Kurdistan can emerge from depression
It is manifest that Kurdistan is facing a deep economic crisis—one of the worst economic conditions any society can experience. We are facing mass unemployment, layoffs, falling wages, declining Gross Domestic Products (GDP), and the drying up of liquidity.
GDP in Kurdistan has drastically fallen, which indicates that the Region’s overall output of goods and services at market prices is exceedingly low. The banks' liquidity has reached the bottom and needs a massive injection of capital to make loans and they generally do not offer investment opportunities, largely due to lack of a comprehensive financial system. The overwhelming majority of banks continuously deal with paying late salaries. Most employees in Kurdistan have not been paid their salaries for several months.
There are many variables exacerbating the economic crisis: the war against the so-called Islamic State, the influx of nearly two million refugees and Internally Displaced Persons (IDPs), Baghdad’s economic embargo against Kurdistan Regional Government (KRG), the drastic drop in oil prices, and the neighboring Syrian civil war all put addition strain upon resources.
The question is: what should Kurdistan do to emerge from the depression it is currently experiencing?
The measures that developed countries took when facing the global recession in 2008 underline that there is a significant difference between that economic crisis and the one facing Kurdistan. The main reason for the recession in developed countries was the credit crunch. These countries emerged from their recession by undertaking austerity measures and implementing a systematic approach towards resolving the crisis.
However, the problem in Kurdistan needs a solution that is congruent with its socio-political environment.
To stimulate the economy and rapidly increase employment the government should focus on borrowing money from international financial institutions. The majority of these loans could go toward infrastructure-related projects. Simultaneously, sizable budget cuts are necessary, and the employment rate must be optimized.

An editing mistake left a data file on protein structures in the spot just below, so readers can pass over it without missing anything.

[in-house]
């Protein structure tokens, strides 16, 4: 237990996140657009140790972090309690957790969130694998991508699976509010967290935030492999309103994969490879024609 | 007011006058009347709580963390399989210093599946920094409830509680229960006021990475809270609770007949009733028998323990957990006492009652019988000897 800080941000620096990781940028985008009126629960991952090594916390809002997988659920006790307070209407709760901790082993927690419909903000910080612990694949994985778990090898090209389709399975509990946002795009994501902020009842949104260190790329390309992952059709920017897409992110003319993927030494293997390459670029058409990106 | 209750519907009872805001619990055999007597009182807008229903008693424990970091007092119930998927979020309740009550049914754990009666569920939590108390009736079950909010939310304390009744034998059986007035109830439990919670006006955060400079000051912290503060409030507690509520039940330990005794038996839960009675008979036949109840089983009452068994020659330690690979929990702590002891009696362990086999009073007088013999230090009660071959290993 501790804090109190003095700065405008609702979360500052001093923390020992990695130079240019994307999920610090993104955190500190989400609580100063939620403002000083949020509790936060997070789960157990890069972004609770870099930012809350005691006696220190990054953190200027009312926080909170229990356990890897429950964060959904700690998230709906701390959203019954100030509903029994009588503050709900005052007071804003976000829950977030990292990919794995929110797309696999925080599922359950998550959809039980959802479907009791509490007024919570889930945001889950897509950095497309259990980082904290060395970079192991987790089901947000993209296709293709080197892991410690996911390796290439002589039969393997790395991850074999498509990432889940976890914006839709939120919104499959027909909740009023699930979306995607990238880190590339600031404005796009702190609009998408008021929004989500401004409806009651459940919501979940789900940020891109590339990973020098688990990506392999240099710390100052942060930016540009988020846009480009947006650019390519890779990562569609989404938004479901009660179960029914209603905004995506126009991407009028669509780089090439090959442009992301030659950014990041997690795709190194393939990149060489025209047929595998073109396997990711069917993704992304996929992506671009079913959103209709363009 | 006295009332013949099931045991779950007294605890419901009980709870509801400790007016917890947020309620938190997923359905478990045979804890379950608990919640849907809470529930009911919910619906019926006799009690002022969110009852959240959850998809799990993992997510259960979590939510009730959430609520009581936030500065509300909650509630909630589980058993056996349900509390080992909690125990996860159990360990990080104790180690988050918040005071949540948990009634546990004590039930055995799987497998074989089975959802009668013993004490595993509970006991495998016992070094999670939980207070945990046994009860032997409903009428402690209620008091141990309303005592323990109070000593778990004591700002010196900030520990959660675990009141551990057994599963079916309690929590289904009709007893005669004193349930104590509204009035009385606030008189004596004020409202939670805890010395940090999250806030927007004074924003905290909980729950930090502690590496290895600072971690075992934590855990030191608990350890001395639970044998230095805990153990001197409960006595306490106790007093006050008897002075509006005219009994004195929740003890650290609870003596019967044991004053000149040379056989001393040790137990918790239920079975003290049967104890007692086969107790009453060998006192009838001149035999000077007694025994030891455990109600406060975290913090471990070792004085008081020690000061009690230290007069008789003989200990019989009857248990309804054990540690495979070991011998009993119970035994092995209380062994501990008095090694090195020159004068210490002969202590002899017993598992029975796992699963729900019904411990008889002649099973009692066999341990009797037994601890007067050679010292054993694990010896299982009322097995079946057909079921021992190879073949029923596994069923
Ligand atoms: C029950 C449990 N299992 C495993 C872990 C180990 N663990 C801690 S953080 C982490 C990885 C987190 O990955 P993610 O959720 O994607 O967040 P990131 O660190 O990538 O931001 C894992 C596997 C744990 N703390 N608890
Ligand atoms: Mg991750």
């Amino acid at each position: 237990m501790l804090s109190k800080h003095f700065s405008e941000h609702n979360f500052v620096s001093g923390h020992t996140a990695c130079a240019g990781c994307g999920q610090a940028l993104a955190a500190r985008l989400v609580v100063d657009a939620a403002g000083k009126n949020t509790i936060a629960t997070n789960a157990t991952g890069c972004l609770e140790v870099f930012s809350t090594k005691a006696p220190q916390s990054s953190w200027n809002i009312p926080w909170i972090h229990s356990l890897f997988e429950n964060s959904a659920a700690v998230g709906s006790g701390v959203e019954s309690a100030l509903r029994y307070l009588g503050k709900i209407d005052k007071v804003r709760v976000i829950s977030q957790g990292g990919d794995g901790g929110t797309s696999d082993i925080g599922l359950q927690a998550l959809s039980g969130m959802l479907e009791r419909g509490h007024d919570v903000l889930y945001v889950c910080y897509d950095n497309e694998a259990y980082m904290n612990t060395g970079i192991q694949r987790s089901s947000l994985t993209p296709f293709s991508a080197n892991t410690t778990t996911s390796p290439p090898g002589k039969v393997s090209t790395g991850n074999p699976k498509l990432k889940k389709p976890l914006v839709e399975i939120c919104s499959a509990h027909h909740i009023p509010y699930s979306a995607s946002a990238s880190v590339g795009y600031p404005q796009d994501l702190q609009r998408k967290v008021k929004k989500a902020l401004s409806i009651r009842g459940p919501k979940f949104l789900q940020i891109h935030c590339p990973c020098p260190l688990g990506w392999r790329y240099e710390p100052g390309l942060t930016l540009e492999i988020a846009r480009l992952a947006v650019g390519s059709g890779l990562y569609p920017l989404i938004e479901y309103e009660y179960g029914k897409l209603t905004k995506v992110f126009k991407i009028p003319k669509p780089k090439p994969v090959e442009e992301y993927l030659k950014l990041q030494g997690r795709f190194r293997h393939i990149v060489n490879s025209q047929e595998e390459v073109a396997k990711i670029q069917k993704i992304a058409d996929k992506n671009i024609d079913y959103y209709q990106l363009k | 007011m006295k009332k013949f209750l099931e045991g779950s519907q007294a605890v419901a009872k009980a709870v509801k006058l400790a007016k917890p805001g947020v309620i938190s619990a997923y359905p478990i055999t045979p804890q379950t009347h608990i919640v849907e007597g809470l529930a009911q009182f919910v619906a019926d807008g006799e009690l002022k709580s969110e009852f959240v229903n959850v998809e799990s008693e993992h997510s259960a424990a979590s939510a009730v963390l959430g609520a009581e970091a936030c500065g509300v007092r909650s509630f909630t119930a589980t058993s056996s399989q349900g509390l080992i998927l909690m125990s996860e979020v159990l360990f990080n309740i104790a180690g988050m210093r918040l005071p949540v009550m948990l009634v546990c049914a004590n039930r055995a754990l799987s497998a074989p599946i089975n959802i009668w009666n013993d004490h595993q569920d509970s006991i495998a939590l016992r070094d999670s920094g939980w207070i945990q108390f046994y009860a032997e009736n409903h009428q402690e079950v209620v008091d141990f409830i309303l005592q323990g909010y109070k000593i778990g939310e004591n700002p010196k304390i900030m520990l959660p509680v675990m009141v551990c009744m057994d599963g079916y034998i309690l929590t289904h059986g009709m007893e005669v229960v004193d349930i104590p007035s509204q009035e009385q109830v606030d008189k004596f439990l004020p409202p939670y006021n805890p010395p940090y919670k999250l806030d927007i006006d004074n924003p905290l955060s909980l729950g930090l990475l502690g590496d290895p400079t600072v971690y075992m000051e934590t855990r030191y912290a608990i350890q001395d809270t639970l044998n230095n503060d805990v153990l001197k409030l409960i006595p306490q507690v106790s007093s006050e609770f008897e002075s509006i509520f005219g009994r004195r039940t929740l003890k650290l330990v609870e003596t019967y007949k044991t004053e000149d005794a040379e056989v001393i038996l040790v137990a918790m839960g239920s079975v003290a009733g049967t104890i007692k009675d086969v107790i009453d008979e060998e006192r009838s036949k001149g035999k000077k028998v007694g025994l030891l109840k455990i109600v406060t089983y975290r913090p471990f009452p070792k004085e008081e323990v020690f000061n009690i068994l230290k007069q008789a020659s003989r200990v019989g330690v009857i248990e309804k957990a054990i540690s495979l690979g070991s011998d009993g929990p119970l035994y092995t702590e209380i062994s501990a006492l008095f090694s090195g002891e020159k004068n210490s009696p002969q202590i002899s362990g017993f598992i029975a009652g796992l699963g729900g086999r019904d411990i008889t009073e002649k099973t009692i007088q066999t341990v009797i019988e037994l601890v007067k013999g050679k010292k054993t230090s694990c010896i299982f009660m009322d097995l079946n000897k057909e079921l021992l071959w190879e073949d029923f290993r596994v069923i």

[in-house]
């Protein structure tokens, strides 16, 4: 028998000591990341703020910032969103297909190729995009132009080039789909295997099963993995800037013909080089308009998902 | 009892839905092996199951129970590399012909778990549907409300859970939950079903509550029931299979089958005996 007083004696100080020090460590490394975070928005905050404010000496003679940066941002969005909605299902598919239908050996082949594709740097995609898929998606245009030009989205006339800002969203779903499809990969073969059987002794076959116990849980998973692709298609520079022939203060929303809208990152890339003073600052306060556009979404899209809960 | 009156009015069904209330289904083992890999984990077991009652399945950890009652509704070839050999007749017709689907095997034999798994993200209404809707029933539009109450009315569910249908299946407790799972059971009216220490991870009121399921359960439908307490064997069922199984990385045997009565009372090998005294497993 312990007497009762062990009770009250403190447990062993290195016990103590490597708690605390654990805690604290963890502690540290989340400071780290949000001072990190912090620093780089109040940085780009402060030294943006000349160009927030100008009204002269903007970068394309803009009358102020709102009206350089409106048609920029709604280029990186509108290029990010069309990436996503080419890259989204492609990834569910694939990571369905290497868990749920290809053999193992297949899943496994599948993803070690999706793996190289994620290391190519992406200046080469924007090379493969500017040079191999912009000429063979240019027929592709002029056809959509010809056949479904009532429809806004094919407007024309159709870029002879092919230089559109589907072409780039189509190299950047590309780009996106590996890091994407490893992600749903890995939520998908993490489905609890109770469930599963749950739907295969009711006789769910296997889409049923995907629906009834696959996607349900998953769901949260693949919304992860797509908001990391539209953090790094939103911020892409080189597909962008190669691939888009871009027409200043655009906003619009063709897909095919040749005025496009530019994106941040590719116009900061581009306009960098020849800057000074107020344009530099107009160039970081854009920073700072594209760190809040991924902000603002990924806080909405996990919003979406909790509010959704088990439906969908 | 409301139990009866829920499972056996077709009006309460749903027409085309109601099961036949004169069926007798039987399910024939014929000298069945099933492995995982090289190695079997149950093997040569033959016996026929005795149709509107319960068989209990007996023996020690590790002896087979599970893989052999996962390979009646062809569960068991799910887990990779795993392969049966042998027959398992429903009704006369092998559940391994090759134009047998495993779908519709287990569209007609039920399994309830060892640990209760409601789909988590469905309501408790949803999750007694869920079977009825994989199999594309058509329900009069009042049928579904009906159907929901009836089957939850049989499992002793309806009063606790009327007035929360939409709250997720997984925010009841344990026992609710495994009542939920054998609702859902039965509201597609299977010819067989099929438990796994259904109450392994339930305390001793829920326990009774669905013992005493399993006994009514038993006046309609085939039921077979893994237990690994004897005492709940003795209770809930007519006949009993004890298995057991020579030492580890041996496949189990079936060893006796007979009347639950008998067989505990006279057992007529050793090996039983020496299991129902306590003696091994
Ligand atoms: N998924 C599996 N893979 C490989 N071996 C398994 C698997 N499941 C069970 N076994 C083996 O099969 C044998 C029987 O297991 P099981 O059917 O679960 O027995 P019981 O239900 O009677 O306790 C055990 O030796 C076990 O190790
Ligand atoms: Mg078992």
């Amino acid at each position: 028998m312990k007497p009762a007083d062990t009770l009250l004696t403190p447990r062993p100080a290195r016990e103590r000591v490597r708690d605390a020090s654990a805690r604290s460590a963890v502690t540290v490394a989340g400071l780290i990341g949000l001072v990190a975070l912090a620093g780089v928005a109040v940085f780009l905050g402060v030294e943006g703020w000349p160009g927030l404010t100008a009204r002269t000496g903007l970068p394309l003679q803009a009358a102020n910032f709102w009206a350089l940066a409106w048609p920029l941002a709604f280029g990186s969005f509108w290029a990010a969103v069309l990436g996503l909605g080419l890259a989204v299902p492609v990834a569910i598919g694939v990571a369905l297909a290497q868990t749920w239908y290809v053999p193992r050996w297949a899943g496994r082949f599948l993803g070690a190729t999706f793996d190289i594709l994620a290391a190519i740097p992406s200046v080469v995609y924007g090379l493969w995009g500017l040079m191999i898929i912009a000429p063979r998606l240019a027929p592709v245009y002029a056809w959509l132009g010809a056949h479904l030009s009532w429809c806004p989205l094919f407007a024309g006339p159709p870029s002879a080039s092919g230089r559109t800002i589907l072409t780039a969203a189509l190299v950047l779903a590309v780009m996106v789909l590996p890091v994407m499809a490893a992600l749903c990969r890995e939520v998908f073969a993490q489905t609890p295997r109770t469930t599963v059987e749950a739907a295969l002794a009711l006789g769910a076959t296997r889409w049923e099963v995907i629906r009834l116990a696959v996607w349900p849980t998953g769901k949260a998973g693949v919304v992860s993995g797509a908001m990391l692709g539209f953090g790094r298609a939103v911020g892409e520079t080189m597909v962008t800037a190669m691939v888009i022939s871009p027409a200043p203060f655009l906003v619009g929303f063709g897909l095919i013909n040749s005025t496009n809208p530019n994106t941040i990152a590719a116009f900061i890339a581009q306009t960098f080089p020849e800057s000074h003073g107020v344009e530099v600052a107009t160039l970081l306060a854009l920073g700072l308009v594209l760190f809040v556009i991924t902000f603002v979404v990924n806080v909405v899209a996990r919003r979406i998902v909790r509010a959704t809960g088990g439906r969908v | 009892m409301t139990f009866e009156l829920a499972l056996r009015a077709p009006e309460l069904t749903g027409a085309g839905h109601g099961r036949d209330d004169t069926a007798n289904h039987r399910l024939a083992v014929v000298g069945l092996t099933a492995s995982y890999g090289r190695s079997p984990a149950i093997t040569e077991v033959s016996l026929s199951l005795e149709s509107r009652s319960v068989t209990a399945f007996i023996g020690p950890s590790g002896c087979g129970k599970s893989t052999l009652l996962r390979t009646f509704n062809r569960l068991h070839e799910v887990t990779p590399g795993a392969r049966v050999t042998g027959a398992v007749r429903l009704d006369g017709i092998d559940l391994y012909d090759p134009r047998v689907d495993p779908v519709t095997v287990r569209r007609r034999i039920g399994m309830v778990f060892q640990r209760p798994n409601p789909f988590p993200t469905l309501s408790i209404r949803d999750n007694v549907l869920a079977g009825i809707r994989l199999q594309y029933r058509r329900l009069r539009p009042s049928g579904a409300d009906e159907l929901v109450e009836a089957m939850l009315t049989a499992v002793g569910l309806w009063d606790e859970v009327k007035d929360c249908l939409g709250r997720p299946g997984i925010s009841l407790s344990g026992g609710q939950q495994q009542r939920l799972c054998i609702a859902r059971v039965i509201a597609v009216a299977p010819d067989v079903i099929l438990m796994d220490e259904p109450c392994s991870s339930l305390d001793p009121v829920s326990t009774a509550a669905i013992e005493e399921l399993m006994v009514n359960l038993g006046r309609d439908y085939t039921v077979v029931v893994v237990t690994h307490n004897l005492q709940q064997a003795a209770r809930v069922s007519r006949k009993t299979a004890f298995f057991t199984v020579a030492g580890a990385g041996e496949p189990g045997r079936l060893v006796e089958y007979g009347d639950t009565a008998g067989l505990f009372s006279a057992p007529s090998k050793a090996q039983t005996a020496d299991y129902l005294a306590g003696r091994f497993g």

The government needs to design a long-term strategy to transfer the vast majority of its employees over to the private sector. This strategy cannot materialize without the government investing in domestic agricultural and industrial projects in tandem with the private sectors.
One of the conditions to enter into such an arrangement must be that the private sector hires governmental employees. However, most employees may not be willing to transfer to the private sector that absents a system of pensions and social benefits. To placate concerns, the government must initiate a comprehensive plan approbated by parliament. A law can be passed to incentivize and encourage the private sector to participate in such agreements.
Once the employment burden is alleviated, the Ministry of Planning should develop a long-term strategic plan to implement E-government programs. The benefits of E-government programs include transparency and effective interactions between the government and citizens. However, such programs require competent employees. Hence, governmental employees should undergo mandatory training courses to improve their skills in the public sector.
Additionally, the government should put a hold on granting licenses to new universities. Instead, it should encourage establishing more vocational colleges to deliver skilled workers to the marketplace. Moreover, Kurdistan is blessed with abundant natural scenery, which allows it to develop lucrative projects in the Tourism sector.
Equally important, the government should promote healthcare and social welfare. Health insurance can be provided at a reasonable cost, or the government could initiate a National Health System ratified and supported by parliament which would offer free healthcare services to citizens. However, this option would require establishing a system of taxation as a financial source for the system.
Moreover, the Ministry of Planning should develop a ten-year plan focused on regulating and implementing a sustainability strategy focused on renewable energy. This plan will help to preserve Kurdistan's environment and will reduce the enormous costs required to create a self-sustained economy.
Banks could play a crucial role in elevating the economy by being more involved in investment projects. Steps should be taken to modernize the banking system and to build trust between banks and the citizens of Kurdistan.
Despite the fact that Kurdistan is enduring an economic depression, it is highly unlikely that the economy will go entirely flat. Nations like Greece and Spain have plunged into severe debt due to economic recession but are still running.
It will take patience and hand-in-hand cooperation to come up with a solid solution. Blessed with abundant natural resources, particularly natural gas, and with a potential capacity to grow in multiple sectors, Kurdistan could have a bright future.
Dr. Honar Issa is a member of the Board of Trustees at the American University of Kurdistan – Duhok (AUKD)
The views expressed in this article are those of the author and do not necessarily reflect the position of Kurdistan24.